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Obituary: GORDON BAYLESS GRIFFITH

GORDON BAYLESS GRIFFITH
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GORDON

BAYLESS GRIFFITH, 62

February 6, 1958 – August 23, 2020

Loveland , Colorado

Gordon Bayless Griffith, age 62, died on 8/23/2020 in Boulder, CO. of complications from diabetes and dementia. His father, John Griffith of Troy, MO. was deceased.

He leaves his mother, Beth Griffith, now living in El Prado/Taos, N.M. She loves to hear from his friends at: (970) 646-5456.

A memorial will be held hopefully early next spring or summer depending on Covid-19 conditions.

Gordon graduated from Boulder High School in Boulder, Colorado and later graduated from Lamar Community College on a rodeo scholarship and attended Cheyenne Community College in the horse management program.

He was an avid outdoorsman and once thanked his mother for bringing him to Colorado as a baby where he said, “He could grow up in paradise.”

He was a standout rodeo contestant winning championships in Little Britches, High School Rodeo and college. He won or placed at nearly every major rodeo in the U.S. He reached his dream of competing in bareback riding, his favorite event, and placing at the 1982 Wrangler NFR, then held in Oklahoma City. He leaves a multitude of rodeo friends who supported him faithfully, looking after him during diabetic episodes and helping him “get down the road.”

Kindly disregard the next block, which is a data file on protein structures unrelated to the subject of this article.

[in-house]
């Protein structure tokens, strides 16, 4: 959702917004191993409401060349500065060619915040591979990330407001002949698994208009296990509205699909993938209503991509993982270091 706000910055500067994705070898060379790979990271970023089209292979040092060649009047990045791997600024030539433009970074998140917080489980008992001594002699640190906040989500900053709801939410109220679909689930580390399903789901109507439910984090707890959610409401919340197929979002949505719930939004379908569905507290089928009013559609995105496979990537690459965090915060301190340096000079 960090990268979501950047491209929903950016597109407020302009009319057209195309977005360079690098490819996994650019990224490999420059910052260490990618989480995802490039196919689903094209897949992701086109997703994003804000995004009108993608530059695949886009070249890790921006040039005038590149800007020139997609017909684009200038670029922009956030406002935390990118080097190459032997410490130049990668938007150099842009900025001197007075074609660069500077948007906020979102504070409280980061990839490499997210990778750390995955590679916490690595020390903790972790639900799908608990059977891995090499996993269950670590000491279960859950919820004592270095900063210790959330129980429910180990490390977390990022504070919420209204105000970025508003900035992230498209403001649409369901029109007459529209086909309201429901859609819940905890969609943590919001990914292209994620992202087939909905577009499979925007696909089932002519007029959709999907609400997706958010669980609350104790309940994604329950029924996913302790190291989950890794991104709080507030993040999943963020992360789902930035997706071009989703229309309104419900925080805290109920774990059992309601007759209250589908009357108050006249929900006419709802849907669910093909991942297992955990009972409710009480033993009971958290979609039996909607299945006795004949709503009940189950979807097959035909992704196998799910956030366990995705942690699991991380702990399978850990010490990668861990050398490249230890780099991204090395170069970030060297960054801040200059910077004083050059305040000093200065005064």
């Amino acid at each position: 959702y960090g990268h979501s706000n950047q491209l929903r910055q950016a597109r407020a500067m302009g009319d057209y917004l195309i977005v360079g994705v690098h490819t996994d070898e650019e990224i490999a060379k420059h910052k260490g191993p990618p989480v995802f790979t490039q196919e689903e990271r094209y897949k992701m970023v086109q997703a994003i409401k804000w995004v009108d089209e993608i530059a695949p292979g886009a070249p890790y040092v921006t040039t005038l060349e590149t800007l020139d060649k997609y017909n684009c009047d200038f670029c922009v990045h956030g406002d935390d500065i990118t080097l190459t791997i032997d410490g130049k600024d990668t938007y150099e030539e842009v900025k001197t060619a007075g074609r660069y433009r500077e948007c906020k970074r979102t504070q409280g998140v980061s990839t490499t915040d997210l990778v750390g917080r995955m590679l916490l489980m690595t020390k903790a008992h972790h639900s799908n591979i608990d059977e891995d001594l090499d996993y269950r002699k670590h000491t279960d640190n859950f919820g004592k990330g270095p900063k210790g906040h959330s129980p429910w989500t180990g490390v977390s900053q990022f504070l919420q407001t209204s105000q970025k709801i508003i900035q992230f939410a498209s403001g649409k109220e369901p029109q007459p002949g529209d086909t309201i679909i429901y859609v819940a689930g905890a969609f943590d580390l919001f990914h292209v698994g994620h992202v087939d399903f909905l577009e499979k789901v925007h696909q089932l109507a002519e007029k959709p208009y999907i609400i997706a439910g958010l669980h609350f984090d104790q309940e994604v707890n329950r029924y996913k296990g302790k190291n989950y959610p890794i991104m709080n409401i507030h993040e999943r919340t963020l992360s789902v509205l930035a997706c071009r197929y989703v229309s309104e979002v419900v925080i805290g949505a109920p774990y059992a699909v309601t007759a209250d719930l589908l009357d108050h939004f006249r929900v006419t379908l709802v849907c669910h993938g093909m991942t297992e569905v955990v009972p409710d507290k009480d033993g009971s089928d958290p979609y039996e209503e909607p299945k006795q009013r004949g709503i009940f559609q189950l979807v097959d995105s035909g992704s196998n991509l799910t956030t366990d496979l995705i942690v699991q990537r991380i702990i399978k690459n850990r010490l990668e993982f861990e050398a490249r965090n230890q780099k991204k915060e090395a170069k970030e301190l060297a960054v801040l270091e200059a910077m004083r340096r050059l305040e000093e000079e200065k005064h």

He was a well-respected farrier and shod horses most of his life.

During nearly 40 years of life after rodeo he loved sharing outdoor activities, especially fly-fishing. Just a week before his passing when he and his mother (who was finally able to visit because of Covid) he sat at the end of a long table wearing a mask, with Beth at the other end also masked, he asked to change places with her so he could see his beloved mountains.

He was not without faults and was terrible at money management, but he was honest to the core and loved to laugh at a good story. Scott Booton, his lifelong friend, said you’d have to kill him to make him lie. And although he did not talk about it much he was devout and his bible was read daily helping him through hard times. He cherished friendships with Native Americans and always respected anther’s spirituality or beliefs.

A real heart breaker was due to his failing health he was not able to move to New Mexico where he appreciated more wide open spaces than the over crowdedness of the Front Range.

The family suggests several memorial donation sites for those who might ask like: Trout Unlimited, PRCA Crisis Fund, and American Diabetes Association. Or maybe add to our coming memorial when we are able to hold it. Sometimes a hug or show of kindness to another who needs it is enough in these trying times. Gordon will be deeply missed by all of us.


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